Last night my sister-in-law and I took my son to his very first concert in the Usher Hall, Edinburgh. We’d been trying for a while to get tickets to go see Passenger, and as a first concert, I think it might have blown my boys mind. It blew my mind and I’ve been to some amazing concerts! But, what started as taking my son to his first ever gig, became a moment of self-realization, and for that reason alone, last night is one of the best gigs I’ve ever had the pleasure of attending.
The thing about Passenger–Mike Rosenberg–is there is always a message to his music. I’ve always felt his music means more than just the beat, tempo or lyrics, and seeing him live proved that even more. The energy Mike has on stage is amazing. He never stops moving, plays the guitar like it’s part of his anatomy and sings like his heart is melting. Even his explanations for the lyrics and his amusing–sometimes sorrowful–anecdotes between songs tell me that Mike really means what he sings about.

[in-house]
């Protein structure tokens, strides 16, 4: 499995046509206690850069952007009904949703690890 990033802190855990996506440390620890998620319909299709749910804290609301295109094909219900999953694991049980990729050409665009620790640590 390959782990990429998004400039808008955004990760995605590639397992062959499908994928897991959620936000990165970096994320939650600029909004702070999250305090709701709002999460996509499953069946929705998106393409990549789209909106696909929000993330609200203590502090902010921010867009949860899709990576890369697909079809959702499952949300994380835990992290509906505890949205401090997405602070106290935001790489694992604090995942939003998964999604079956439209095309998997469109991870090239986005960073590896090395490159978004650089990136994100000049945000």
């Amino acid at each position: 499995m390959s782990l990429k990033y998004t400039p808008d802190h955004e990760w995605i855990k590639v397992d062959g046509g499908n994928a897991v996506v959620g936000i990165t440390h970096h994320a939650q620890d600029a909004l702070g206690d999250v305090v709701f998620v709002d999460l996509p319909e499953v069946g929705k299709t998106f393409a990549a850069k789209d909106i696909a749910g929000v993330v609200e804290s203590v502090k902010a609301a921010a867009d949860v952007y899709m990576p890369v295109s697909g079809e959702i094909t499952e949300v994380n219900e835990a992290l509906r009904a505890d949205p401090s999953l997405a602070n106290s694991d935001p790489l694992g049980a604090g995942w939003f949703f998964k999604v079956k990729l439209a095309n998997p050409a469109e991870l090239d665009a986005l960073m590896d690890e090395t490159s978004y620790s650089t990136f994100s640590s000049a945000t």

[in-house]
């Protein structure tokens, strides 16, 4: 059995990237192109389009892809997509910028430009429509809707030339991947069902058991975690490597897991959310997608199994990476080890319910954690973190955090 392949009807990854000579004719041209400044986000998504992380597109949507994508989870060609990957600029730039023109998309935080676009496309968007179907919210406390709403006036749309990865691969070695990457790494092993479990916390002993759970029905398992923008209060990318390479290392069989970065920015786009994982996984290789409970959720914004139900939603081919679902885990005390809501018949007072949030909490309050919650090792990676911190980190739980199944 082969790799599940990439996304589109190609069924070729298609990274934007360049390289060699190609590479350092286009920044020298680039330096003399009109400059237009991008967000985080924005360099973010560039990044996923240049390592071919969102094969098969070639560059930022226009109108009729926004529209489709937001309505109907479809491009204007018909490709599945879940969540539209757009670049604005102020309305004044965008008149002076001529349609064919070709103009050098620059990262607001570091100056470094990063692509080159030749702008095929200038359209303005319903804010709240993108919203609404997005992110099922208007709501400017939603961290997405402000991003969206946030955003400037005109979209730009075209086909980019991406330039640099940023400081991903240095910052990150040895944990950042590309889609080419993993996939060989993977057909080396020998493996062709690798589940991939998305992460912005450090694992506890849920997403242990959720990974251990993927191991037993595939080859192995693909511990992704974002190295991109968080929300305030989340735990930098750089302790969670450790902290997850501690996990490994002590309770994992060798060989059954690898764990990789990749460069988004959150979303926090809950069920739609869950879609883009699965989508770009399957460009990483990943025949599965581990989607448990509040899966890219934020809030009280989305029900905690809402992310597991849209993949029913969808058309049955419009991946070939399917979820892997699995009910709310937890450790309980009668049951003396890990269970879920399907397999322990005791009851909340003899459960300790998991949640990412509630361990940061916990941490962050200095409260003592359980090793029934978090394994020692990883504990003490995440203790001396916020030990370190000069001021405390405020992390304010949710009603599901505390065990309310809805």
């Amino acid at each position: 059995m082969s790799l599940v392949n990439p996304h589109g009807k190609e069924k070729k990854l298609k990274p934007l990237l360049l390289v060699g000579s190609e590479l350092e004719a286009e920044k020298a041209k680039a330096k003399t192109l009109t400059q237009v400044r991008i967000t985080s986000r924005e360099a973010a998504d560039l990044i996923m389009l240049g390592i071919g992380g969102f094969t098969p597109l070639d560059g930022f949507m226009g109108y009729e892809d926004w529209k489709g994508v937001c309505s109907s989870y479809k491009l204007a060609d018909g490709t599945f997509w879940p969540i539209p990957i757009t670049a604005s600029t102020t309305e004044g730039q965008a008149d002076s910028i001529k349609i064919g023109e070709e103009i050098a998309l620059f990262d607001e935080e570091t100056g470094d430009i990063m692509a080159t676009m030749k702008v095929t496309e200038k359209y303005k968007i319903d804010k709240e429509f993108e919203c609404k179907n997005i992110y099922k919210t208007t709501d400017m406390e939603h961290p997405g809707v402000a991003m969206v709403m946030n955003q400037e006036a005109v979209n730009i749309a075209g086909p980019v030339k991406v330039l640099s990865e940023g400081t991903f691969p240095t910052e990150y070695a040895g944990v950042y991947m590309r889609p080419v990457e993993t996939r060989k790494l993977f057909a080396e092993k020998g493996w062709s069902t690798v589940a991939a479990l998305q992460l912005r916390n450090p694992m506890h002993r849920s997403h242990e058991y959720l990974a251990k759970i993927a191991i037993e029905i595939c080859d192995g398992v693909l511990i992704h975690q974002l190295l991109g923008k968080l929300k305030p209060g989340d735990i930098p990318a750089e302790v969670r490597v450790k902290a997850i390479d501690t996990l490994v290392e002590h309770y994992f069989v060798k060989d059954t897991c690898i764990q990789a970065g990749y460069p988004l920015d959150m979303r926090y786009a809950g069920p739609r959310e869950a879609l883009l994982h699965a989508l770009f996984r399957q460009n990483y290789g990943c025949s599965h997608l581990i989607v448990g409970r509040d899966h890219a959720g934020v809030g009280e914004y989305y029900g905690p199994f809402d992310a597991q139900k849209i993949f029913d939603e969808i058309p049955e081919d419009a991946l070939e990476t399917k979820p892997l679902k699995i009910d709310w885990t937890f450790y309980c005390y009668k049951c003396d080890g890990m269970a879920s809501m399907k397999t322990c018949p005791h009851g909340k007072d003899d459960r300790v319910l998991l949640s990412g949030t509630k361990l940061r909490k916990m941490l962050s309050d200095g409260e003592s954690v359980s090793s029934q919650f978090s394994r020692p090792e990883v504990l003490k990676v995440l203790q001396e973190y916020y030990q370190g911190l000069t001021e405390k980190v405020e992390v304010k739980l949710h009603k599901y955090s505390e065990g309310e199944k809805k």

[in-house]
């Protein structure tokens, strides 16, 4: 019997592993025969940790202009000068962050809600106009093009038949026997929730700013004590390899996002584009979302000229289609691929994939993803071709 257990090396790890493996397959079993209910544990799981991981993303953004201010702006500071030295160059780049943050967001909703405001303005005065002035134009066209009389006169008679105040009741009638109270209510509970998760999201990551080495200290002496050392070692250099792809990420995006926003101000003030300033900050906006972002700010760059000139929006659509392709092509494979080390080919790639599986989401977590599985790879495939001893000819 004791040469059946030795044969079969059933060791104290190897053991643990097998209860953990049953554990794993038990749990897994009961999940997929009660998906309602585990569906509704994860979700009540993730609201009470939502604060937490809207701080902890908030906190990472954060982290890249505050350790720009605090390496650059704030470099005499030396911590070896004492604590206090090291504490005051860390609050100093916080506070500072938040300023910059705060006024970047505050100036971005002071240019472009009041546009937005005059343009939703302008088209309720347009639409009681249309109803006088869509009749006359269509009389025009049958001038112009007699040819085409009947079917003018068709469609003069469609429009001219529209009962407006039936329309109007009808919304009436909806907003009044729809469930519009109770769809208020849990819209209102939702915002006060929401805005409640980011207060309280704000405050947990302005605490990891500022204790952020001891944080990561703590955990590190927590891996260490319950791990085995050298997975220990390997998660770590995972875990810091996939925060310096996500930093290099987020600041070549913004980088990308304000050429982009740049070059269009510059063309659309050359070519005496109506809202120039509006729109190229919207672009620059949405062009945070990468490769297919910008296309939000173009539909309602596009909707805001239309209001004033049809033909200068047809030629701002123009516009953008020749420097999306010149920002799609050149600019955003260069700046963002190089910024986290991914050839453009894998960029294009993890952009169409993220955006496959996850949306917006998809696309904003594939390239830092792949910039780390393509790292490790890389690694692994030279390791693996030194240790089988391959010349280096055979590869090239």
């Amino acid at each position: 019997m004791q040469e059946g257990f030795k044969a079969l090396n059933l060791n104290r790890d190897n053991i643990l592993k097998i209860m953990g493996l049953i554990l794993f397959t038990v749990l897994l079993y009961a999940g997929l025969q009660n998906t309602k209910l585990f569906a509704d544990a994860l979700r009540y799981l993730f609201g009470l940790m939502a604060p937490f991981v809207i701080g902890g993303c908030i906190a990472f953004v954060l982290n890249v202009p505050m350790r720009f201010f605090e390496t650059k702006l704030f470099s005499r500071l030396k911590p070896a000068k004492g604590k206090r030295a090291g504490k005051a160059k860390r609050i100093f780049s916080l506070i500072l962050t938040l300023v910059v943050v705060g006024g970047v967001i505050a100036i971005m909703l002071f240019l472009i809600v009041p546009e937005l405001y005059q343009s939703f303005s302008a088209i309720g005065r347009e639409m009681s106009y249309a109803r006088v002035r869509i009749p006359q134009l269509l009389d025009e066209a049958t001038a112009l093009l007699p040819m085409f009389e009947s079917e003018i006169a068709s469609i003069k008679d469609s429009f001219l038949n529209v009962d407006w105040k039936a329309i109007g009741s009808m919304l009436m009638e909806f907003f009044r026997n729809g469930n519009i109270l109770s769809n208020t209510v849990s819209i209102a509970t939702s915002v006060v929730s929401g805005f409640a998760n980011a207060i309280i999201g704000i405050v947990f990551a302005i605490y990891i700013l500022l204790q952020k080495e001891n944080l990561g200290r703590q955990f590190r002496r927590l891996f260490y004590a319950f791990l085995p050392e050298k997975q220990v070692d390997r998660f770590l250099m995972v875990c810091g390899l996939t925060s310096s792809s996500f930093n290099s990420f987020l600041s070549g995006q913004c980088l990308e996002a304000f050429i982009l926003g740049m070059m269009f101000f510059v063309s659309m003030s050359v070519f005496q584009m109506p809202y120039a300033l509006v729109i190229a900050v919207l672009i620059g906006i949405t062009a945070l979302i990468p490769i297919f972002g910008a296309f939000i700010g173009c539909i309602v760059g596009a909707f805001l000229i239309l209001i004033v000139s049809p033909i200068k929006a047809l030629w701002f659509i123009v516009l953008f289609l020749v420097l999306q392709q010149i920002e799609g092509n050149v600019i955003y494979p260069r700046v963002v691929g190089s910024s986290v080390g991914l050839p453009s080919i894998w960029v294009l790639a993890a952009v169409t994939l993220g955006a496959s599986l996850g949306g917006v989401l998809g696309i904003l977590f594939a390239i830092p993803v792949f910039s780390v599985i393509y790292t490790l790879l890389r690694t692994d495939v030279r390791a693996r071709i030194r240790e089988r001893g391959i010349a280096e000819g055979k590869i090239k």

There is emotion, amusement, tragedy, energy, amazing arrangements and just pure awesome on the stage of a Passenger gig. There is passion behind the lyrics, true meaning behind the words. His songs are not written with the express intent of gaining fame or money, but to send a message to all who might listen.
But there was one particular part of the show which really resonated with me. He introduced the song Twenty-Seven with a short explanation of why he wrote it. At a time when he was low, fed up, tired and frustrated about his career, he wrote Twenty-Seven to cheer himself up, and to remind himself that if you are passionate about something, don’t be discouraged. Do whatever it is, and do it from the heart. Don’t listen to those who might discourage you, because this is damaging to a creative mind.
The words he used last night were along the lines of feeling frustrated about getting nowhere, about feeling like you are doing something for nothing and no one is interested. As a writer, I often feel this way. There are times I’ve sat and cried frustrated tears and wondered why the hell I waste my time with writing books and blogs and make vlogs no one really looks at.